Playing By The Rules
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Friday, August 27, 2010
in business or a nonprofit organization there will be instances where
you will inevitably be warned to "play by the rules." I have heard this
in just about every company I've consulted with, as well as the many
different nonprofit organizations I have participated in over the years.
Basically, it is a thinly veiled warning not to disrupt the status quo
or face the consequences. It is essentially no different than saying
"Do it our way or else." Interestingly, I have discovered people
either don't know what the rules are, misinterpret them, or know them
Playing by the rules doesn't necessarily mean
following the written rules, policies and procedures as defined in a
formal document such as a policy manual or a set of governing docs such
as bylaws. More likely it means to conform to the wishes and whims of
the current regime. Volunteer organizations in particular can easily
become political snake pits. One of the things you discover early on,
it's not a matter what the governing docs say as much as it is about who
interprets them. Regardless of the clarity of the language, the rules
will be interpreted by those in charge. Not surprising, those who
admonish us to play by the rules are the same people who control them
thereby turning them into a political football.
It is not uncommon to discover there are probably
more unwritten rules than written. The sooner you learn them, the
better. This is, of course, all a part of learning and adapting to the
corporate culture. The written rules may say one thing, the unwritten
rules may mean something entirely different and probably carry more
weight. Too many times I have seen procedures clearly written one way,
yet when I ask about them, I am told "We haven't done it that way in
As a systems man, I learned a long time ago to
consult with secretaries and clerks when trying to figure out an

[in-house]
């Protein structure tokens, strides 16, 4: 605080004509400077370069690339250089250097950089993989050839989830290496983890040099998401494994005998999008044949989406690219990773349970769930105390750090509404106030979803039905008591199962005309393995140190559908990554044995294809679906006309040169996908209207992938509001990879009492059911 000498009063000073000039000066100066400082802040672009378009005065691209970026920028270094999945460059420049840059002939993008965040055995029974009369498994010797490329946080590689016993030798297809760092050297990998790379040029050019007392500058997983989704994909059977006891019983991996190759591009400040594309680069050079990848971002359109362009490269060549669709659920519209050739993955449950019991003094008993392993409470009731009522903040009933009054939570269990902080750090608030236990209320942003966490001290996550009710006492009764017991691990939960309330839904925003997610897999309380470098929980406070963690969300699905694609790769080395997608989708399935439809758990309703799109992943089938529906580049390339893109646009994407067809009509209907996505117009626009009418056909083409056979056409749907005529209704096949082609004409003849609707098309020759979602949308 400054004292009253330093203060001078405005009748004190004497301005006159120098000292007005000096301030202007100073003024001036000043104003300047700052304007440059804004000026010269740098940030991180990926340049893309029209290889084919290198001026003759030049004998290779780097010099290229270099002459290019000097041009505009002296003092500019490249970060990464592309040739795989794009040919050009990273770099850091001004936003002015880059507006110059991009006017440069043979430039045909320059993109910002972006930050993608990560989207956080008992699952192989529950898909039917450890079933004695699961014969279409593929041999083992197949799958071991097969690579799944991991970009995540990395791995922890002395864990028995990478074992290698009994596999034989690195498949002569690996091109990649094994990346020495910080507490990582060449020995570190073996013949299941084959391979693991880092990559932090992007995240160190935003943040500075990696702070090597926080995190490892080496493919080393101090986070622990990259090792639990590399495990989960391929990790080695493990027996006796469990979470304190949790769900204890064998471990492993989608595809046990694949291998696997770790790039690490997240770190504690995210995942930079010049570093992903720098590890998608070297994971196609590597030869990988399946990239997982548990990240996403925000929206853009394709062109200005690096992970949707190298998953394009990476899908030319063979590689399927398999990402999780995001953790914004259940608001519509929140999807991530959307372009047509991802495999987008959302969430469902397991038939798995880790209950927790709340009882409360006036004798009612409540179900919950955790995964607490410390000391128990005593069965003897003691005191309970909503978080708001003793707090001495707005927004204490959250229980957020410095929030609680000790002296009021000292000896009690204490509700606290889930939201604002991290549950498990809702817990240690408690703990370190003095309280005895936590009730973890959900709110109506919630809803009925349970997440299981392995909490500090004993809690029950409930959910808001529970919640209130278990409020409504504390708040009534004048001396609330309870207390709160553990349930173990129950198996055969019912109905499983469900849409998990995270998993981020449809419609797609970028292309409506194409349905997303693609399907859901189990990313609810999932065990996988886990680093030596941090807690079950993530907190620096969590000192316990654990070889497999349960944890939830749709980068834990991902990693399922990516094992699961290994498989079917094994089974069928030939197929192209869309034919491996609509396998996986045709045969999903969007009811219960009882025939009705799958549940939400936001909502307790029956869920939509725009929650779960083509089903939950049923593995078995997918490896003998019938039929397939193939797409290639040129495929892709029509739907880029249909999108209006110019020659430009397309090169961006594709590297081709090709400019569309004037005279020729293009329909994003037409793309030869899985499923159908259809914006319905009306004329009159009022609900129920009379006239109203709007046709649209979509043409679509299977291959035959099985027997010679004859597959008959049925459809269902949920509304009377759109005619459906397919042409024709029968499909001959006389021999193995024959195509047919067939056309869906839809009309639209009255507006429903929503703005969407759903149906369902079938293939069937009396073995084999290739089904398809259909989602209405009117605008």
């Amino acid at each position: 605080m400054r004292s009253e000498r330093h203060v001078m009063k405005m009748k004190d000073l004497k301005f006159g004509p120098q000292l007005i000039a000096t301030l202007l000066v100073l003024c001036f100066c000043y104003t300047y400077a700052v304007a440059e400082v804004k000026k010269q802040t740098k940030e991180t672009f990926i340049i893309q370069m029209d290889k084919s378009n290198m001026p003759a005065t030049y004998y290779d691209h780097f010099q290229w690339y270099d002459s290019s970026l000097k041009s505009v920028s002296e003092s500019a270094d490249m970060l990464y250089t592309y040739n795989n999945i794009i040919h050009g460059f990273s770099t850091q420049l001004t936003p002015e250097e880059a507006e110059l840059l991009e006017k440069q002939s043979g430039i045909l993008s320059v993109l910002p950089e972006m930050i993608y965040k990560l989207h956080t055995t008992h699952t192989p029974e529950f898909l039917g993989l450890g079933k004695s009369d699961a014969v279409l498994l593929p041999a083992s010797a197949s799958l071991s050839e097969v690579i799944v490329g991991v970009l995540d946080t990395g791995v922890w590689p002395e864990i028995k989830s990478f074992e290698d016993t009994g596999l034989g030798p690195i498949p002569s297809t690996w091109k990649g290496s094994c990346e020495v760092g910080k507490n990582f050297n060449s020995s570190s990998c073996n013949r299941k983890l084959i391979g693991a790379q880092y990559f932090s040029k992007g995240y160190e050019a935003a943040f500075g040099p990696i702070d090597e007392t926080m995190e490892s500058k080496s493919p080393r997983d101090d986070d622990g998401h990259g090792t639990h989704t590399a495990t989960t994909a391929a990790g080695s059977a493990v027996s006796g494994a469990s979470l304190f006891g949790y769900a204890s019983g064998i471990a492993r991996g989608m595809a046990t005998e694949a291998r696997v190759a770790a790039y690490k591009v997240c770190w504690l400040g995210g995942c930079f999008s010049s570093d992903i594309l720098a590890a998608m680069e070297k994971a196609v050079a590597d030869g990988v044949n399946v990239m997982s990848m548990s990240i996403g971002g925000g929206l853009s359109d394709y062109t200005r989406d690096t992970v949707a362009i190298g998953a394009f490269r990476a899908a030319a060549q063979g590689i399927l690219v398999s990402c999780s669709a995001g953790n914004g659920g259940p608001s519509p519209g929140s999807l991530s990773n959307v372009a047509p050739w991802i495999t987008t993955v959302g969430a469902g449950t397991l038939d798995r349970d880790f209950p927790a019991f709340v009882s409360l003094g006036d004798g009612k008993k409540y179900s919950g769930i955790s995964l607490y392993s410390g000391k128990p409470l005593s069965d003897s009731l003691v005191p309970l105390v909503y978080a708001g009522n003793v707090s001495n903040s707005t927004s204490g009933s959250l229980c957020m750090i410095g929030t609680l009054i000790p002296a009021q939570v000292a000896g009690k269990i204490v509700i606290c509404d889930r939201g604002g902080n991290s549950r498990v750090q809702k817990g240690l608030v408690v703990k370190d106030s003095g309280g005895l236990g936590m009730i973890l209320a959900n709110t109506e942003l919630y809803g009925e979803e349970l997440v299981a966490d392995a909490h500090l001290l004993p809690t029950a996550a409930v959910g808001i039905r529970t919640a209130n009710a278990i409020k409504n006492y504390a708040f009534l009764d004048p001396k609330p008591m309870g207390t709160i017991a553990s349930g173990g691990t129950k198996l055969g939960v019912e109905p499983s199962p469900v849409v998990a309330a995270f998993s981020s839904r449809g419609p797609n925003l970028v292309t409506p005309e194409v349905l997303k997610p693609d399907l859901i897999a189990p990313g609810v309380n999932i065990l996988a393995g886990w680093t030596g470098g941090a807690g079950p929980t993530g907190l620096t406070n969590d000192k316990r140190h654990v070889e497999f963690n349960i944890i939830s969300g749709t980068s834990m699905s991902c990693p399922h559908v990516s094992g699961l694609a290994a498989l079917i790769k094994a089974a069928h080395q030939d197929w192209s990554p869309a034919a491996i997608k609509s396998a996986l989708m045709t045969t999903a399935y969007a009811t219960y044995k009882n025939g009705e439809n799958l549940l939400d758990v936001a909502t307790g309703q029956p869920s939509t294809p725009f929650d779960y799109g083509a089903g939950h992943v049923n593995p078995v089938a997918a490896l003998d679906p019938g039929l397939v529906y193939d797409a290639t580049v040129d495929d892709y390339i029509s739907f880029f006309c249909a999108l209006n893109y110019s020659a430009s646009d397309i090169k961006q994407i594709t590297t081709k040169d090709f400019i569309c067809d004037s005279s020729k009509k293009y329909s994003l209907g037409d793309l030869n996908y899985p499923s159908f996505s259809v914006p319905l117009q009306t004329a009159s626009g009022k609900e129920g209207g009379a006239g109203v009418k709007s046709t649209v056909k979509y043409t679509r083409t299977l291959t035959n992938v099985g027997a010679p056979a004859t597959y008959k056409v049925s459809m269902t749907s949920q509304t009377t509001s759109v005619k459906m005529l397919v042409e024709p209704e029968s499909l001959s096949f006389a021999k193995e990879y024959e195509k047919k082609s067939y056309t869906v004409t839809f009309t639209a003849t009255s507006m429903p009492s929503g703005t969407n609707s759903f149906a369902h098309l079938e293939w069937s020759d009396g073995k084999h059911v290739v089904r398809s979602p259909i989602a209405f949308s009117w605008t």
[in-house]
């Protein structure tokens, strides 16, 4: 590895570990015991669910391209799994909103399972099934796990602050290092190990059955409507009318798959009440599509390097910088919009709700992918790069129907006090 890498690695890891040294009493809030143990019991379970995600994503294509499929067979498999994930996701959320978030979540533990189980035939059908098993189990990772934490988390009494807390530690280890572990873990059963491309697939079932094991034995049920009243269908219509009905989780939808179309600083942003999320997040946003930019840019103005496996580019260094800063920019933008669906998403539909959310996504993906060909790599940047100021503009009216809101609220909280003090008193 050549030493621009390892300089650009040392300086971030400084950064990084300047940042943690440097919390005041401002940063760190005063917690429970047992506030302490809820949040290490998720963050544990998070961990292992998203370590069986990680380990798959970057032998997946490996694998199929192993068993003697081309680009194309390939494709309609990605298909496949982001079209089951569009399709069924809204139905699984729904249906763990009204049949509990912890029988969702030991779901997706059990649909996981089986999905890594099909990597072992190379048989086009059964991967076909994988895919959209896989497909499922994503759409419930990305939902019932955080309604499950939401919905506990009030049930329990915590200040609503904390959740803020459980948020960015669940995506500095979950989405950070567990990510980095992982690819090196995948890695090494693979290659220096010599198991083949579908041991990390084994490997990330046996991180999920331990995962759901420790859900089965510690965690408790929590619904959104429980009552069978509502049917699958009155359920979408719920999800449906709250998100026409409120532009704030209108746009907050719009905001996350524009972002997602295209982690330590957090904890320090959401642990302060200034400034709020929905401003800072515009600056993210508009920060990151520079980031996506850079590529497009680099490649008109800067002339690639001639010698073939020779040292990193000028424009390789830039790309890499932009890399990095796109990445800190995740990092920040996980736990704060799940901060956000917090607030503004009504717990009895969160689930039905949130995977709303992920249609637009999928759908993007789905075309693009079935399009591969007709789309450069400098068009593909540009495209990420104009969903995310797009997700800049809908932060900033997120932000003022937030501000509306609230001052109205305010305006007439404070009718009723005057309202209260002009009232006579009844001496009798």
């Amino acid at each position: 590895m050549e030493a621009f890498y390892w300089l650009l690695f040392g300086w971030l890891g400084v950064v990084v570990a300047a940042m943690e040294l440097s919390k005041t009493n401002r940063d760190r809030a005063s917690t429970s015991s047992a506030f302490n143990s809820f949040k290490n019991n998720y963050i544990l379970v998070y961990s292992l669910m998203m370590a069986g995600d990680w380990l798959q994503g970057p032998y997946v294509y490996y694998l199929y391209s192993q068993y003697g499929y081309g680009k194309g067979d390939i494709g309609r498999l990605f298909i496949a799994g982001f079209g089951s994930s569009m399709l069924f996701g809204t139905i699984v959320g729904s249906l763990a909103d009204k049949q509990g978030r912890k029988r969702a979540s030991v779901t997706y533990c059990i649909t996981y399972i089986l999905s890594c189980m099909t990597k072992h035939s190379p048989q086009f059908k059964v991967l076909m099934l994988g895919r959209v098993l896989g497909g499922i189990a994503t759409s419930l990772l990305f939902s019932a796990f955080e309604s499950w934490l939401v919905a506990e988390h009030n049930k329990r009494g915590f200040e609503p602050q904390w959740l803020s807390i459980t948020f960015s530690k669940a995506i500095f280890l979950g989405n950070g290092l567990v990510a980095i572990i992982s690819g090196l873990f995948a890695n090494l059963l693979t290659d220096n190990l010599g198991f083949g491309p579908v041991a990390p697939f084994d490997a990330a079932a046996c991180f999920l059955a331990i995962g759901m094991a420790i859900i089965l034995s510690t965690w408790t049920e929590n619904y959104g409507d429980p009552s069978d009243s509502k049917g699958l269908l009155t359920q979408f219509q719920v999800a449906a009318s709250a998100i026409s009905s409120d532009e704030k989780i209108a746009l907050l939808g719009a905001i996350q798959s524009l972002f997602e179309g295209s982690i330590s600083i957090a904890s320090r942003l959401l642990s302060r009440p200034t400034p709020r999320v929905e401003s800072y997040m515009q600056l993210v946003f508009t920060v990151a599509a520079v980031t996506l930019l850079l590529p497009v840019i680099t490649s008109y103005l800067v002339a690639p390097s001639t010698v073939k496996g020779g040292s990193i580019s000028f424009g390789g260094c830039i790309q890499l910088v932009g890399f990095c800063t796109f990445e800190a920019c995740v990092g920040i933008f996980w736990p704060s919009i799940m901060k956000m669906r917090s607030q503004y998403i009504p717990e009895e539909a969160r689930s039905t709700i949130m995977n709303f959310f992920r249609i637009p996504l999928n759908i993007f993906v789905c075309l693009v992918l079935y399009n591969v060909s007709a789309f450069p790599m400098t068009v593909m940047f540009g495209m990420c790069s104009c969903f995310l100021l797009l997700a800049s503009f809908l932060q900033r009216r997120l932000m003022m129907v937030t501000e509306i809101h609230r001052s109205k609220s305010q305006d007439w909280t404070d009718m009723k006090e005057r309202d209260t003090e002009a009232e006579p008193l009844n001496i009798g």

existing system. The documentation may say one thing (if any), but the
operational people know how things are really run. It kind of makes you
wonder why organizations invest in developing policies and procedures if
nobody is expected to follow them. In all likelihood it is to create a
legal escape hatch in the event of when push comes to shove.
People will pay little attention to rules that are
unfairly interpreted. In fact, they will go out of their way to subvert
them, and why not? If the current regime demonstrates unethical behavior,
their subordinates or constituents in all likelihood will follow suit.
Again, this is all part of the corporate culture.
Getting people to conform to the formal written
policies and procedures takes an individual with unusual strength of
character, who understands the necessity of conformity, and interprets
the rules fairly. Such people of integrity are unfortunately becoming
few and far between.
Keep the Faith!
Note: All trademarks both marked and unmarked belong to
their respective companies.
Copyright © 2010 by Tim Bryce. All rights reserved.
About the Author
Tim Bryce is the Managing Director of
M. Bryce & Associates
(MBA) of Palm Harbor, Florida and has over 30 years of experience in the
management consulting field. He can be reached at firstname.lastname@example.org
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Article Published/Sorted/Amended on Scopulus 2010-10-01 15:47:56 in Personal Articles